The reality? Through 9 months of sales, the Deluxe outsells the Basic 5-to-1. Now, I’d not point to this experiment as one that invalidates claims of greater sales at lower price points. I take two things from it. The first is that for most readers, 99 cents is nothing. Second, it strikes me that readers will pay more if they perceive greater value at the higher price point.

In August, I’ll bring out another digital original, Perfectly Invisible. I’ll do for this second book what I did for In Hero Years… I’m Dead:

1) I’ll offer samples through my blog.
2) I’ll do readings at conventions and via the net (through Second Life)
3) I’ll distribute free copies to friends and reviewers, asking them to review, blog, tweet and otherwise help me to promote the book.
4) I’ll do the same sort of distribution to podcasters and do interviews with them to get the word out.
5) I’ll do ads at the bottom of blog posts (like the one you can scroll down to now) reminding you that the book is out.
6) On my to-do list is figuring out contests and other promotions for the book.
7) I’ll also be turning out more content in the Homeland Security Services universe to support Perfectly Invisible. (I’ve not done that for IHY, yet.)

Some folks may figure that success at selling ebooks is like catching lightning in a bottle. Heck, I agree with that. But instead of having one bottle and chasing after thunderstorms, I’d rather create a bunch of bottles and hope the storms find them. Spreading out, doing some mysteries, or adding romance elements into work might just produce a few more of those bottles for catching lightning and move me outside a genre ghetto where I might find more readers.

The sad, sobering and yet hopeful truth about self-publishing is this: there’s one magick formula. It is:

1) Produce content.
2) Promote content. (Producing more serial content is actually a promotional tool.)
3) Repeat steps 1 & 2.

It’s that maddeningly simple. Worrying about price points that will do the work for you adds variables you don’t need, can’t really control, and blinds you to what you really need to be doing. You’re a writer. Write. If you get good enough at it, folks will buy. That’s the one inescapable truth of our business: Writers write. Everything else follows therefrom.


Writing up this series of blog posts is cutting into my fiction writing time. If you’re finding these posts useful, and haven’t yet gotten yet snagged my latest novels, please consider purchasing a book. Nice thing about the new age of publishing is that you become a Patron of the Arts, letting writers know what you’d like to see more of simply by voting with a credit card. (Authors charge less when they sell direct, so you save, we make more, and that frees us to write more.)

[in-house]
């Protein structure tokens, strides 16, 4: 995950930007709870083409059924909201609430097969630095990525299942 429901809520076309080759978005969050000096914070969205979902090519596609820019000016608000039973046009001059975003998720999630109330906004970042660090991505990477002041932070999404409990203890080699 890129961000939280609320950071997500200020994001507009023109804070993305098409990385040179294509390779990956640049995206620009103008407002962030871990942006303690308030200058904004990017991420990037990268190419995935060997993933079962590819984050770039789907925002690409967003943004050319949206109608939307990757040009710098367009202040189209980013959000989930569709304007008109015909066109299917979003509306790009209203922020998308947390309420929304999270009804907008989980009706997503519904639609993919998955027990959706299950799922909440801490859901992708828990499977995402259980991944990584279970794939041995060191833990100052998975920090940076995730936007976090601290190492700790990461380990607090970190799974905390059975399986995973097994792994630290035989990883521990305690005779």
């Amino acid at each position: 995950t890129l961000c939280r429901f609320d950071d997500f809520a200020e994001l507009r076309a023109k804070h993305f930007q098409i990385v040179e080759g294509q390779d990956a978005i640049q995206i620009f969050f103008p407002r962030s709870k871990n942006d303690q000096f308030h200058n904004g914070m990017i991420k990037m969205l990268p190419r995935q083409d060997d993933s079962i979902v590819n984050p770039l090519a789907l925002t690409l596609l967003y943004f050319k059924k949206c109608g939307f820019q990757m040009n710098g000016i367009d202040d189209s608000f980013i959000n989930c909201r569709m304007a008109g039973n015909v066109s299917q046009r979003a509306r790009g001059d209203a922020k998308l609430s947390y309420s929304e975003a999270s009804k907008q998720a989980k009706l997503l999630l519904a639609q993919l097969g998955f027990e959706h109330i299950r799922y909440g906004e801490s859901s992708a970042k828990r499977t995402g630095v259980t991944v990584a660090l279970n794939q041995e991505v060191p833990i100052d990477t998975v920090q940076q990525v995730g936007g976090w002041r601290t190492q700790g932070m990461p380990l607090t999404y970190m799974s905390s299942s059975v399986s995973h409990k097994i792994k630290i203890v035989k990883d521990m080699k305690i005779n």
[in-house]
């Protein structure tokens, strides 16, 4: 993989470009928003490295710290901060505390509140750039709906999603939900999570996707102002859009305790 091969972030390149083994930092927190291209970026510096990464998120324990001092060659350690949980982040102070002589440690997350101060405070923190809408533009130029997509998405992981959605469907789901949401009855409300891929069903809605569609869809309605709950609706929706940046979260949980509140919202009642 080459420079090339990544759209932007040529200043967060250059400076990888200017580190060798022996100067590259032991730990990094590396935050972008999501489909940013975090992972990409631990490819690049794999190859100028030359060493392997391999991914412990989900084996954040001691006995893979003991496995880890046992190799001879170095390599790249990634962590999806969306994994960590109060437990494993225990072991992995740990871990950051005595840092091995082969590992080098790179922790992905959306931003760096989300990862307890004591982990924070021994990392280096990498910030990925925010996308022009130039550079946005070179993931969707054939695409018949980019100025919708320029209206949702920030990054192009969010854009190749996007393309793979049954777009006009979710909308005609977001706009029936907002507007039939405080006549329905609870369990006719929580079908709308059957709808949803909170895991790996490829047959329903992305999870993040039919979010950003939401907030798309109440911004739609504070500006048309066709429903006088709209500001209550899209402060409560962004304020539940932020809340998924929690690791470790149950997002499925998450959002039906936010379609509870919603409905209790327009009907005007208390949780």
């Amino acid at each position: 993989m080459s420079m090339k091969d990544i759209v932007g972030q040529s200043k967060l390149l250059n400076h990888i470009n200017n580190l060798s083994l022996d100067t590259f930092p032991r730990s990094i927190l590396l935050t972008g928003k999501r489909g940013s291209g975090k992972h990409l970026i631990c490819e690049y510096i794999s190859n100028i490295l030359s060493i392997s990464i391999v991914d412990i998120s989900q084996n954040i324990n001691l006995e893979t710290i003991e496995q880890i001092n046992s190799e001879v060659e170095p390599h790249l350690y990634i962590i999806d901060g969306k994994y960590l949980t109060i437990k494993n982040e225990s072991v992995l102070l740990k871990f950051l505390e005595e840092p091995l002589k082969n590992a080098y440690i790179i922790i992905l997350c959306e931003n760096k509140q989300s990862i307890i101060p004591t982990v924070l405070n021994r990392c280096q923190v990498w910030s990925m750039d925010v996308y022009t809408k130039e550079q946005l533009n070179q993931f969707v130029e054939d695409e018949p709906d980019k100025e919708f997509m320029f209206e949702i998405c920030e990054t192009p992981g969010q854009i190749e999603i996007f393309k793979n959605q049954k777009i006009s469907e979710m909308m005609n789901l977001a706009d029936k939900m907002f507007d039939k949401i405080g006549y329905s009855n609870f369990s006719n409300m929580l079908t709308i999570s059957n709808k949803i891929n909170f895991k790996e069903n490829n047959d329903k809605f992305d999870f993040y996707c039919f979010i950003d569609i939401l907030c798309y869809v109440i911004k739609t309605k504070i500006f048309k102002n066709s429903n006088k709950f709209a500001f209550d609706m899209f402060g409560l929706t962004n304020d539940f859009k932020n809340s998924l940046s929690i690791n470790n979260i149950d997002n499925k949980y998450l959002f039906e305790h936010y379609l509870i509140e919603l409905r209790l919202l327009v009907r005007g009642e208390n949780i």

My latest paper novel, At The Queen’s Command, is available at book retailers everywhere.

In Hero Years... I'm Dead. A Digital Original novel.
My digital original novel, In Hero Years… I’m Dead is available for the Kindle and in the epub format for all the other readers, including the Nook, iPhone, iPod Touch and iPad. (Imagine the Batman, Watchmen and Kick-Ass movies all rolled into one, as written by Dashiell Hammett, and you’ve pretty much got the idea of the book. Oh, and with some satire and political commentary slipped in for irony.)

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18 Responses to “Price isn’t the point”

  1. I wonder how an experiment in just letting users pay a price they choose would turn out?

    It’s possible that “books” (really, art patronage) are actually some kind of prestige good and that a lower price-point may actually hurt sales, because what does it say about you that you’re willing to sell your work at a lower price?

    People seeking direct employment are often advised not to price themselves too low, the same may be true of writers.

    In all, though, I agree, price isn’t the point. It’s all about getting your name out there so that the next time you produce content, people will look at whatever price you have set and say “Yeah, I can go that much to keep Mike eating.”

  2. Fantastic post, Michael, I’ve learned so much about so much from the one post.

    When I first published I went for 99c but then reading Dean Wesley Smith made me experiment and put my novels up to £2.99. (It also made some sense to differentiate between a novel and a couple of short stories which up to that point had all been 99c)

    Sales slowed, yes, but I gritted my teeth and thought, maybe the people who pay this will actually read the book rather than just shelve it at 99c. I’ll see. Sales are heginning to pick up again.

    I think your point about genre is so illuminating. I write mainly historical fiction and your point that they may compare with print historical fiction rather than say romance or thrillers was a moment of epiphany.

    Thanks for all of this.

    Martin Lake

  3. I feel the same way as JediBear…as a consumer, buying a .99 cent book from an unknown author requires an endorsement of some sort, because otherwise I presume I’m getting .99 cents of value. I don’t want to read someone’s .99 cent effort…I don’t have time for that. I want someone’s God-honest $9.99 effort. I know that price is not necessarily an indicator of that, but it’s a common signal that humans use to telegraph quality.

    I recommend reading Influence, which is Robert Cialdini’s classic work on the signals people use to make decisions, and how they can be harnessed for marketing. He makes good sense of this phenomenon, and others. You’ll find it helpful 🙂

  4. Oh, and also, regarding the name-your-own-price strategy, you guys might find Radiohead’s experience with that interesting, though I don’t really think that it applies to us anonymous people, since most fans already knew what they were getting…but perhaps attached to a sample?